OT - I don't _hate_ McMansions
levi at cold.org
Fri Jun 27 00:05:10 MDT 2008
Andy Bradford <amb-plug at bradfords.org> writes:
> Actually, this is wrong. Government does not make hidden costs apparent,
> and indeed actually hides costs. There are ample examples of cases in
> which the government didn't recognize property rights and ruled in favor
> of socializing pollution. If it had instead recognized the rights of
> those who were being polluted there would actually be less pollution
> because then companies would know they cannot get away with harming
> someone's life. Instead, they are subsidized and the costs socialized
> where the costs truly become hidden.
Boy, you sure drank a lot of that libertarian kool-aid. You have a
lot more faith in the 'Invisible Hand' than I do. You've got a
distrust of government that borders on paranoia, and apparently a
pretty narrow view of political and economic philosophy as evidenced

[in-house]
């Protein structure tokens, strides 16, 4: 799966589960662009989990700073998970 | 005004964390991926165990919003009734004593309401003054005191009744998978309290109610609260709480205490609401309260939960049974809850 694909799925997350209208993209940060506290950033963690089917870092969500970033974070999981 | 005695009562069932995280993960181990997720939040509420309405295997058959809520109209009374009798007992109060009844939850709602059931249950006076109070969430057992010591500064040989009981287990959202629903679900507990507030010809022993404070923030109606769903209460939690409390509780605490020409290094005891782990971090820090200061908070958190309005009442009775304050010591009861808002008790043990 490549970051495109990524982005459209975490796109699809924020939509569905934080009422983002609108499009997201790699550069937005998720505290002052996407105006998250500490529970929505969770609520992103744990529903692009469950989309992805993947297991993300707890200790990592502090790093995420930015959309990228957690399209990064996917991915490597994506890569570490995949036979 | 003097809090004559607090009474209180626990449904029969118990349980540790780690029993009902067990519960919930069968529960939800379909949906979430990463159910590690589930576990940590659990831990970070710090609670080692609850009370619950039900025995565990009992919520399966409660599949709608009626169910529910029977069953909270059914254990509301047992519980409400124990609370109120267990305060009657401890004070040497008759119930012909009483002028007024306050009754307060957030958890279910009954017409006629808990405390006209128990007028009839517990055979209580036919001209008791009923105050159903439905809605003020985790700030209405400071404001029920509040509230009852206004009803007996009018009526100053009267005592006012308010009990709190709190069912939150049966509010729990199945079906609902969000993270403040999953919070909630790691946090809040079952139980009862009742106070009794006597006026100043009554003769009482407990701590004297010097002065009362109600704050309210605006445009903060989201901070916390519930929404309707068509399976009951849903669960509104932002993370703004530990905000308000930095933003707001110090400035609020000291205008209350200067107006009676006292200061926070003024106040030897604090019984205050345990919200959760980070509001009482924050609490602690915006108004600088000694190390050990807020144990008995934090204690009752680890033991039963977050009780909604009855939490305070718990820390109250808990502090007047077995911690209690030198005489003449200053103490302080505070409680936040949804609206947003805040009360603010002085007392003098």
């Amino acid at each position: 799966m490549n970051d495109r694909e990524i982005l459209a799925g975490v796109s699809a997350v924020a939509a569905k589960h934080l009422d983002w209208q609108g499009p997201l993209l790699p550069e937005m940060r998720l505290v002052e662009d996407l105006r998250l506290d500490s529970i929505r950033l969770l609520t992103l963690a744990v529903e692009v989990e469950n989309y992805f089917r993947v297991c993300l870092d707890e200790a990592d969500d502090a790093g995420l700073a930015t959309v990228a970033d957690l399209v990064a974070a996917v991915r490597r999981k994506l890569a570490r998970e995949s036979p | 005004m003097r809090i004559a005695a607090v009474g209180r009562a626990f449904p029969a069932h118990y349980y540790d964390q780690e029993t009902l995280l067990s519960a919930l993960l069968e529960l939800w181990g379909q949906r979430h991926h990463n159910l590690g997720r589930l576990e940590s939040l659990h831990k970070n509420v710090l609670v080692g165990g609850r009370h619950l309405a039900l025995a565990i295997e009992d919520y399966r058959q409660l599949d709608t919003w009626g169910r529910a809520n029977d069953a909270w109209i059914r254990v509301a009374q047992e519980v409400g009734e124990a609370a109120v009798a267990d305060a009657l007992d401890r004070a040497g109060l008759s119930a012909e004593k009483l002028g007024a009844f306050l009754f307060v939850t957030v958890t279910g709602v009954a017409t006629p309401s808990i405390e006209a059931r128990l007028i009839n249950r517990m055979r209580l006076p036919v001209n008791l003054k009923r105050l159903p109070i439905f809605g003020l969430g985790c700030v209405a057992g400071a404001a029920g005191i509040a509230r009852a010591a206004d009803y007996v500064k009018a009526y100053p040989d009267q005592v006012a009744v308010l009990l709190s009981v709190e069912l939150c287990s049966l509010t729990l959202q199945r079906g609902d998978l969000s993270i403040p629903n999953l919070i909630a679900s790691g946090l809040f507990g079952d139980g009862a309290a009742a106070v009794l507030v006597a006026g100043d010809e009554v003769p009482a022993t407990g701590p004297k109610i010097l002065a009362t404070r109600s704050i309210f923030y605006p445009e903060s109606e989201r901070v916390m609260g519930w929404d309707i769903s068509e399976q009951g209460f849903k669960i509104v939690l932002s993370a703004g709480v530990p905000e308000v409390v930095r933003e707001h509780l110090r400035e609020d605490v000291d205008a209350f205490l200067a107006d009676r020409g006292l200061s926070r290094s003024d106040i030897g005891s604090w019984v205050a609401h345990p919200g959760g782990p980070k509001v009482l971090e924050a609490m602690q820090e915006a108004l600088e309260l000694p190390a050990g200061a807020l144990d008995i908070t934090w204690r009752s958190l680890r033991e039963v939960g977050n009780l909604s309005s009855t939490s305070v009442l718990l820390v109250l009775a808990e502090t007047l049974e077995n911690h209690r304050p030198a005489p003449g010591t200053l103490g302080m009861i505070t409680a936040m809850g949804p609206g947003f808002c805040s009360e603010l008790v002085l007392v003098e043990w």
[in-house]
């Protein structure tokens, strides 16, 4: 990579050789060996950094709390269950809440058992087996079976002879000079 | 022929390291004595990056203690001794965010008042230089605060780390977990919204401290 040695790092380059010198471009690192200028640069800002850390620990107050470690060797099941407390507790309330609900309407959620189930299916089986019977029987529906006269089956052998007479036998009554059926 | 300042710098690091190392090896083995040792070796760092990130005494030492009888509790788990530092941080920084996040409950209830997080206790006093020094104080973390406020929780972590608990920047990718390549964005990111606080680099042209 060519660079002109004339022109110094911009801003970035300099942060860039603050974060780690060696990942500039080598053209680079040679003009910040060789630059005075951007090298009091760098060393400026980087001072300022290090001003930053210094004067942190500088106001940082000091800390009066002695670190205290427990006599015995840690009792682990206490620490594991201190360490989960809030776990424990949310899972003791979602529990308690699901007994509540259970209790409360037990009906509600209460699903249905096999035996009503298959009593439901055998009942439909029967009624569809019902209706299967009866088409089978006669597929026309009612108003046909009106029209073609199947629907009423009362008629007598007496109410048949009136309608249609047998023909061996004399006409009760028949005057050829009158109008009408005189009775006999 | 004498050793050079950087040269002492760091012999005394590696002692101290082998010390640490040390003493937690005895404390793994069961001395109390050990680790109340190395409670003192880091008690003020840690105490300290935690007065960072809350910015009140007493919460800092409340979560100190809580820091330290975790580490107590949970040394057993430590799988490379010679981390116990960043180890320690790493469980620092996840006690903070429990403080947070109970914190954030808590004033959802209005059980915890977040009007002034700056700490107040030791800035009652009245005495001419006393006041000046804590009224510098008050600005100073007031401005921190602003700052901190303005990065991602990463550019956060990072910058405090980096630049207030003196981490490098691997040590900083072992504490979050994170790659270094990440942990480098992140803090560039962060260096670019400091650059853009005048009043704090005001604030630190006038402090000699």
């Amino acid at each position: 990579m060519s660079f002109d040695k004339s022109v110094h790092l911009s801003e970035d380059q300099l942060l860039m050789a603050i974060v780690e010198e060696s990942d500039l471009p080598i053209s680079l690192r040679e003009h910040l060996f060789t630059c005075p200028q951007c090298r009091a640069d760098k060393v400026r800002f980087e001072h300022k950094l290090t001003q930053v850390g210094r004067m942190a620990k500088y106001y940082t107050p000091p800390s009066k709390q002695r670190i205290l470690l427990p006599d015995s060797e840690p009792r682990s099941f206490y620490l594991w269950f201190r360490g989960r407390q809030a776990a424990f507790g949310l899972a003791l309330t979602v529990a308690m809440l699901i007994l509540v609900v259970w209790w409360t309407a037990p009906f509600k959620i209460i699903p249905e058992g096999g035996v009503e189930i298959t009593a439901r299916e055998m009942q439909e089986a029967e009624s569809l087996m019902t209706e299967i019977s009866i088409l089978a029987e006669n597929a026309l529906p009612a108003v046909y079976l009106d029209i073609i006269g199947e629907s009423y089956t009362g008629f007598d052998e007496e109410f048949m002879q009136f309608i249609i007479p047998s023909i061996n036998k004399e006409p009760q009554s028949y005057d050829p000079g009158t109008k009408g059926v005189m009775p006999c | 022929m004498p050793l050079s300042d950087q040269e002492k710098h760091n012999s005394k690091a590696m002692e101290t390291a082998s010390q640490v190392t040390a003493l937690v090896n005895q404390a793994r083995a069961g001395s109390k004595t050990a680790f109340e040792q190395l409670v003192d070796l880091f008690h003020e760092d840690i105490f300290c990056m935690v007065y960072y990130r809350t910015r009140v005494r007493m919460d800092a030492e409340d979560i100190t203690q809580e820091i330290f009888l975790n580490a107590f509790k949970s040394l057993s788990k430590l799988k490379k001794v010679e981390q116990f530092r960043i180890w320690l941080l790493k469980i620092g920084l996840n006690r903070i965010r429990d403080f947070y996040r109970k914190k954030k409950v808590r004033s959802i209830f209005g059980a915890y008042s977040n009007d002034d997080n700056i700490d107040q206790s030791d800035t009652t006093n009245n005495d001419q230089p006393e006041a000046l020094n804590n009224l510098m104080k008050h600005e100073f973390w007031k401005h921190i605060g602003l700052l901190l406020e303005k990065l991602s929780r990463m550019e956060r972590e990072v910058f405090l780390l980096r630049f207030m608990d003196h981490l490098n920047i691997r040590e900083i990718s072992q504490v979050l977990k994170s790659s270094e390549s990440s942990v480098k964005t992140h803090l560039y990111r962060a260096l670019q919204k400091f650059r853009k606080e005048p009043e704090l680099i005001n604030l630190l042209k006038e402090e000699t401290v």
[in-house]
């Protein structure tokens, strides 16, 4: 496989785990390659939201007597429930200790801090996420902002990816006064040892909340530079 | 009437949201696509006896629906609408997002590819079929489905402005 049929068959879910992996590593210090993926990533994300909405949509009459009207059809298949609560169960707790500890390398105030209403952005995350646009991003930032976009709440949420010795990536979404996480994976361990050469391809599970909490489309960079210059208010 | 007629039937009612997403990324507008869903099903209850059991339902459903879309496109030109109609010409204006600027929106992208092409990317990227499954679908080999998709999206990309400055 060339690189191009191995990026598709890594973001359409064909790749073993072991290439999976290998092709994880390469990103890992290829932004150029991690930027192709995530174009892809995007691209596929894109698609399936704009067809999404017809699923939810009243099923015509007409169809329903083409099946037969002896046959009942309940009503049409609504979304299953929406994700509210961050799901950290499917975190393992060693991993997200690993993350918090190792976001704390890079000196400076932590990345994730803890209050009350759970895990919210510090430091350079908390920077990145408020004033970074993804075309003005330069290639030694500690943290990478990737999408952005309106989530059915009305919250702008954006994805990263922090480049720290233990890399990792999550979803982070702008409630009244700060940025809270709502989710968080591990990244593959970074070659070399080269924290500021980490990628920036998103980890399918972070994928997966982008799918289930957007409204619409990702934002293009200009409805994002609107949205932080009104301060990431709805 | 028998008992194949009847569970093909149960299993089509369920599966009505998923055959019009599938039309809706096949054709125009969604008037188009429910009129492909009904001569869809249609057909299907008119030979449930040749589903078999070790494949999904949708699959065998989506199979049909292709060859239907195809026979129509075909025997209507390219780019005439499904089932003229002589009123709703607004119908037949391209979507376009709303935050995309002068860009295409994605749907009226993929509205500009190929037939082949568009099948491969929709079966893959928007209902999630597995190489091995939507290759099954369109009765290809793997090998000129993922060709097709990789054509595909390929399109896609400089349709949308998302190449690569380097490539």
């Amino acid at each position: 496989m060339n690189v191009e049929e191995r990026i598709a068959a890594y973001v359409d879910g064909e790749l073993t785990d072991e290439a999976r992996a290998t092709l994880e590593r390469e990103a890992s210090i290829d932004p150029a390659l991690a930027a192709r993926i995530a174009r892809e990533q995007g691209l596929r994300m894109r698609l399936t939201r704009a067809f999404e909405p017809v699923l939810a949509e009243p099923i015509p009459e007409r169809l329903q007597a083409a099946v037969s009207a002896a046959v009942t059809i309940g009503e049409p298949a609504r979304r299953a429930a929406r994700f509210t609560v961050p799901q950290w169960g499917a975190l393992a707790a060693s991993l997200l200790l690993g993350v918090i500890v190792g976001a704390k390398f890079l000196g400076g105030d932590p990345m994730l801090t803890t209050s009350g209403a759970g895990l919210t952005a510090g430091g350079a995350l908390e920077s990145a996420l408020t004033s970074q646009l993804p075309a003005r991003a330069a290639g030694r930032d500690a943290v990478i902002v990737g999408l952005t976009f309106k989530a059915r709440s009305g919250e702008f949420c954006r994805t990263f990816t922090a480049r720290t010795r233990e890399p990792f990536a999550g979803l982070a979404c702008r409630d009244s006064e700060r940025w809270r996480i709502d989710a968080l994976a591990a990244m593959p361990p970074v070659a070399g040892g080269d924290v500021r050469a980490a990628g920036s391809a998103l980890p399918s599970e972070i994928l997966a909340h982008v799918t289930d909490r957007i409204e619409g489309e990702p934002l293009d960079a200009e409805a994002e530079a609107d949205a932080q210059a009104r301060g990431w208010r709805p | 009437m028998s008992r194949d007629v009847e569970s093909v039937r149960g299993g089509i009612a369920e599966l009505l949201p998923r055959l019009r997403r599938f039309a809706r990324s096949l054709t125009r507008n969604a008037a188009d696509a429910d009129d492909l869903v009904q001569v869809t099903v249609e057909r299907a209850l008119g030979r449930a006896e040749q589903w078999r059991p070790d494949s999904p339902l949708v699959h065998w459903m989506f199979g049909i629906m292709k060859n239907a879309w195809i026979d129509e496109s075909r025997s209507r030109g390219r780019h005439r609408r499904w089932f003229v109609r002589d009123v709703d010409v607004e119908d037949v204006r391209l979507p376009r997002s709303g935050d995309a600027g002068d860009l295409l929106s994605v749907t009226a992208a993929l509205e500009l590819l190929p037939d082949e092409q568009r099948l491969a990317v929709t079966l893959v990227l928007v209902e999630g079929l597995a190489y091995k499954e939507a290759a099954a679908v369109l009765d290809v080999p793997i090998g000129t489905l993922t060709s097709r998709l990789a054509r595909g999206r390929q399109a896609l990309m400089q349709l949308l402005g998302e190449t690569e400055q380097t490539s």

by your repeated contrast of pure capitalism with pure socialism.
There has been important economic philosophers besides Friedman and
pals since Adam Smith and Karl Marx, you know.
There's also the fact that there *aren't* any pure capitalist
societies and plenty of successful regulated capitalist societies that
are currently very successful. Instead of insisting that the world
needs to change to fit your image of economic utopia, you ought to lay
off the kool-aid and deal with reality for a while.
The attempts that I've found historically where people have attempted
to apply modern libertarian economics to countries have been mixed
successes at best. Chile, for example, became far more prosperous, if
you just look at GDP, but the economy was not terribly stable and most
of the wealth ended up in the hands of a few without helping the
impoverished very much. There was gross pollution, etc. All the
sorts of things I'd expect to see with unregulated capitalism. You
may call that success (and I guess a lot of libertarians do see Chile
as a great success), but I don't.
Anyway, I suspect we're just going to have to disagree on grounds of
economic philosophy. You're never going to convert me to
libertarianism, and I'm never going to convince you it might not be
all it's cracked up to be. That's the way the kool-aid works, I
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